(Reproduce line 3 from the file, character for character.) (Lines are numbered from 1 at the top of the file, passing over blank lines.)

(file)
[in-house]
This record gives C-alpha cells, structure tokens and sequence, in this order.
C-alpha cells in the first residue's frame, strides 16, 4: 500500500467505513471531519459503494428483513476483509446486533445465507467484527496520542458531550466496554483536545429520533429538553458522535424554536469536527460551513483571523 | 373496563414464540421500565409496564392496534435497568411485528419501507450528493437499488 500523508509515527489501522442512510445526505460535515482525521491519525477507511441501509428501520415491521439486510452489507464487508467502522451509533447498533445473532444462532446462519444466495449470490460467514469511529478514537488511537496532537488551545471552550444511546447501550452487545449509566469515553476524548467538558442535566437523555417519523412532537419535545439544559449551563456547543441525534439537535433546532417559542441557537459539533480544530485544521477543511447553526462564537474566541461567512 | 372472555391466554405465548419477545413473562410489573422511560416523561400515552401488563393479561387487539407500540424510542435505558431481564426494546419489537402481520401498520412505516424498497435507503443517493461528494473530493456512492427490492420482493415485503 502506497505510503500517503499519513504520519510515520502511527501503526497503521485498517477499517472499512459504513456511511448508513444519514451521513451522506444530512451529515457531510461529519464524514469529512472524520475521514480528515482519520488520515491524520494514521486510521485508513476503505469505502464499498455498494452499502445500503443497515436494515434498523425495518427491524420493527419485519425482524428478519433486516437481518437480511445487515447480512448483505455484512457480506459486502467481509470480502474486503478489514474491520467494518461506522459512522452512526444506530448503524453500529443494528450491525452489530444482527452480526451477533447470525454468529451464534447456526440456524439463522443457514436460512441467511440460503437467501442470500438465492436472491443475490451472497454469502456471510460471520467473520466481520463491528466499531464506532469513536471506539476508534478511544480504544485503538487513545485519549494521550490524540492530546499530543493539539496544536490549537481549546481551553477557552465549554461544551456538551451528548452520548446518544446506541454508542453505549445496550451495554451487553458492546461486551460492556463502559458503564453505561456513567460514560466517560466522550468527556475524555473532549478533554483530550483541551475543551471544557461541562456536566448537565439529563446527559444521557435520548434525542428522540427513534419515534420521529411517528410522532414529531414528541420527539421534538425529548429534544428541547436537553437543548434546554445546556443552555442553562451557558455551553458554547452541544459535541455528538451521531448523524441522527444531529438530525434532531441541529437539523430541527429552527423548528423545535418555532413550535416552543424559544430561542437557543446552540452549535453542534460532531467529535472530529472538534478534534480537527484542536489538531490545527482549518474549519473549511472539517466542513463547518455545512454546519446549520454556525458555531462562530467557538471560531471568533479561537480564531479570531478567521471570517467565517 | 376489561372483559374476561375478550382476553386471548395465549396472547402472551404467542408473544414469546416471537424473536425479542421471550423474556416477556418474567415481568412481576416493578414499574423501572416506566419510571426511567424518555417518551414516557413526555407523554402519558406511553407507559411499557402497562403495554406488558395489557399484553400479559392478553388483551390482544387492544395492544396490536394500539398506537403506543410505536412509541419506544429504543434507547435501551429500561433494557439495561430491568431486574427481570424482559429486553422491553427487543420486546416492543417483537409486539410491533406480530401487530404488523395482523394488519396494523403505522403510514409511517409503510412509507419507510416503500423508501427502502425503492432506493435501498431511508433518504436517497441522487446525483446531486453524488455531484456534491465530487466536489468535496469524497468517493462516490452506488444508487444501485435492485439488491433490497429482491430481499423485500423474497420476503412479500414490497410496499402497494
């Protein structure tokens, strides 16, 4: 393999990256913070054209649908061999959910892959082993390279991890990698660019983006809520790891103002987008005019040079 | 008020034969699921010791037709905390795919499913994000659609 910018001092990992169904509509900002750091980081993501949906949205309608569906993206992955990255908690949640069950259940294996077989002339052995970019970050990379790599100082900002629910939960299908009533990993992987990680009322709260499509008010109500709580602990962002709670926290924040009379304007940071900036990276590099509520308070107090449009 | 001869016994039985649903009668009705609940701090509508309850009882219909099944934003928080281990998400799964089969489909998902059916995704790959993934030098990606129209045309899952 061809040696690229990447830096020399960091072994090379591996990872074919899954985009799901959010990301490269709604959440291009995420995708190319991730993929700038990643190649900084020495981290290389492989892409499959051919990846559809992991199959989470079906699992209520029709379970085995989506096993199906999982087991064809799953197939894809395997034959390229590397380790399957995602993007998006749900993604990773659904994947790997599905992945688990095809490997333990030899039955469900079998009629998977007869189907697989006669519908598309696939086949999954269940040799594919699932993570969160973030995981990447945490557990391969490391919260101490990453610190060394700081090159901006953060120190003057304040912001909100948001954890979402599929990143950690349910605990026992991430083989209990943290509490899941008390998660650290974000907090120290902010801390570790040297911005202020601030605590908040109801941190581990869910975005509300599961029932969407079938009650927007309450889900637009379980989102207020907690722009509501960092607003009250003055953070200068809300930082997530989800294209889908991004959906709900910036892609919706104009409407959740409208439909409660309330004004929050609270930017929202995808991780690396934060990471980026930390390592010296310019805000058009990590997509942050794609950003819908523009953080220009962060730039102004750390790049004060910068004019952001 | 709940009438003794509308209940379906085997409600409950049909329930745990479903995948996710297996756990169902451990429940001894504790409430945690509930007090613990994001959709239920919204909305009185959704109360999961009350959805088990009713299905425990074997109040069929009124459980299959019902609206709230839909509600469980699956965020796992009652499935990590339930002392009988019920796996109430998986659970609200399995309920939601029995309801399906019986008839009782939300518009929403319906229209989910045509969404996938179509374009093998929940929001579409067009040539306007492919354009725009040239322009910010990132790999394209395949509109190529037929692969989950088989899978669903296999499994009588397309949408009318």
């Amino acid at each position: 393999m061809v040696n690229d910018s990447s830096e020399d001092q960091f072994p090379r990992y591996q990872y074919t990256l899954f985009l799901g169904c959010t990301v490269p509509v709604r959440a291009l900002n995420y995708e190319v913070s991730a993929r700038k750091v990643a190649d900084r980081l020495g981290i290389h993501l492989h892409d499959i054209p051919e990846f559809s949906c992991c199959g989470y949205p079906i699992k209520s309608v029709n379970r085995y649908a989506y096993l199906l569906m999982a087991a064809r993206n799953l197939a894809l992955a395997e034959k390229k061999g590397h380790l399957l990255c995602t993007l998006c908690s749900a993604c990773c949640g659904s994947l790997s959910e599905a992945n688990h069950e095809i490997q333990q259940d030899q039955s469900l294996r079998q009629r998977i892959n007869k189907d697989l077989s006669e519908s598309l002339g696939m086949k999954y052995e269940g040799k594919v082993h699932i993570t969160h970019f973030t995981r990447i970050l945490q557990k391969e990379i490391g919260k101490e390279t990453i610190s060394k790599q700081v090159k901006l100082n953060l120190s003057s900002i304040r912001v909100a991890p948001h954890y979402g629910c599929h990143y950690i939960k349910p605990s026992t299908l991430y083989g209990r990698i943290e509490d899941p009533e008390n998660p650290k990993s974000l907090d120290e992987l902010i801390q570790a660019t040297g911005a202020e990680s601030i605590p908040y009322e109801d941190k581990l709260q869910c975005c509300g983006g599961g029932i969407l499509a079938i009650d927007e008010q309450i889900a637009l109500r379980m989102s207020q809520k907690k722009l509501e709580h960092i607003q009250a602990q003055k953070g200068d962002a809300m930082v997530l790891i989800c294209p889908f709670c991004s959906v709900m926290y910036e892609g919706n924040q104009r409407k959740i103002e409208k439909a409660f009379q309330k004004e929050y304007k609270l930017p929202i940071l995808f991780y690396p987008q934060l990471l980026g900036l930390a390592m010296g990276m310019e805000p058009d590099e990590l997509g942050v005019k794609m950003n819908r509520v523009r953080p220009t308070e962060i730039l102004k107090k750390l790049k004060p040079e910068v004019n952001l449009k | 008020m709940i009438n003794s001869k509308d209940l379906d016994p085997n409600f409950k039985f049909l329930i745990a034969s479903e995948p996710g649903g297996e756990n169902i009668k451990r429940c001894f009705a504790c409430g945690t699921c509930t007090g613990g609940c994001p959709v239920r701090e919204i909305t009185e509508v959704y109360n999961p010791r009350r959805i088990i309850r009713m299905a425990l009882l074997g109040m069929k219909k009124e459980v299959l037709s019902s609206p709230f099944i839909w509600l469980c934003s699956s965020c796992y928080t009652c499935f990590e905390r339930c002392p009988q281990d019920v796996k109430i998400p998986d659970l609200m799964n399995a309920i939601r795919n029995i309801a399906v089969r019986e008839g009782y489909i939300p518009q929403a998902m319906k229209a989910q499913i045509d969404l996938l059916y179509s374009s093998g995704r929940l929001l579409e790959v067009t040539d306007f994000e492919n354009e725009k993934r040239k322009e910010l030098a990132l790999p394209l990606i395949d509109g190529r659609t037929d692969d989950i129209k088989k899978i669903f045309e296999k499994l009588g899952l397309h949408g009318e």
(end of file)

C-alpha cells in the first residue's frame, strides 16, 4: 500500500467505513471531519459503494428483513476483509446486533445465507467484527496520542458531550466496554483536545429520533429538553458522535424554536469536527460551513483571523 | 373496563414464540421500565409496564392496534435497568411485528419501507450528493437499488 500523508509515527489501522442512510445526505460535515482525521491519525477507511441501509428501520415491521439486510452489507464487508467502522451509533447498533445473532444462532446462519444466495449470490460467514469511529478514537488511537496532537488551545471552550444511546447501550452487545449509566469515553476524548467538558442535566437523555417519523412532537419535545439544559449551563456547543441525534439537535433546532417559542441557537459539533480544530485544521477543511447553526462564537474566541461567512 | 372472555391466554405465548419477545413473562410489573422511560416523561400515552401488563393479561387487539407500540424510542435505558431481564426494546419489537402481520401498520412505516424498497435507503443517493461528494473530493456512492427490492420482493415485503 502506497505510503500517503499519513504520519510515520502511527501503526497503521485498517477499517472499512459504513456511511448508513444519514451521513451522506444530512451529515457531510461529519464524514469529512472524520475521514480528515482519520488520515491524520494514521486510521485508513476503505469505502464499498455498494452499502445500503443497515436494515434498523425495518427491524420493527419485519425482524428478519433486516437481518437480511445487515447480512448483505455484512457480506459486502467481509470480502474486503478489514474491520467494518461506522459512522452512526444506530448503524453500529443494528450491525452489530444482527452480526451477533447470525454468529451464534447456526440456524439463522443457514436460512441467511440460503437467501442470500438465492436472491443475490451472497454469502456471510460471520467473520466481520463491528466499531464506532469513536471506539476508534478511544480504544485503538487513545485519549494521550490524540492530546499530543493539539496544536490549537481549546481551553477557552465549554461544551456538551451528548452520548446518544446506541454508542453505549445496550451495554451487553458492546461486551460492556463502559458503564453505561456513567460514560466517560466522550468527556475524555473532549478533554483530550483541551475543551471544557461541562456536566448537565439529563446527559444521557435520548434525542428522540427513534419515534420521529411517528410522532414529531414528541420527539421534538425529548429534544428541547436537553437543548434546554445546556443552555442553562451557558455551553458554547452541544459535541455528538451521531448523524441522527444531529438530525434532531441541529437539523430541527429552527423548528423545535418555532413550535416552543424559544430561542437557543446552540452549535453542534460532531467529535472530529472538534478534534480537527484542536489538531490545527482549518474549519473549511472539517466542513463547518455545512454546519446549520454556525458555531462562530467557538471560531471568533479561537480564531479570531478567521471570517467565517 | 376489561372483559374476561375478550382476553386471548395465549396472547402472551404467542408473544414469546416471537424473536425479542421471550423474556416477556418474567415481568412481576416493578414499574423501572416506566419510571426511567424518555417518551414516557413526555407523554402519558406511553407507559411499557402497562403495554406488558395489557399484553400479559392478553388483551390482544387492544395492544396490536394500539398506537403506543410505536412509541419506544429504543434507547435501551429500561433494557439495561430491568431486574427481570424482559429486553422491553427487543420486546416492543417483537409486539410491533406480530401487530404488523395482523394488519396494523403505522403510514409511517409503510412509507419507510416503500423508501427502502425503492432506493435501498431511508433518504436517497441522487446525483446531486453524488455531484456534491465530487466536489468535496469524497468517493462516490452506488444508487444501485435492485439488491433490497429482491430481499423485500423474497420476503412479500414490497410496499402497494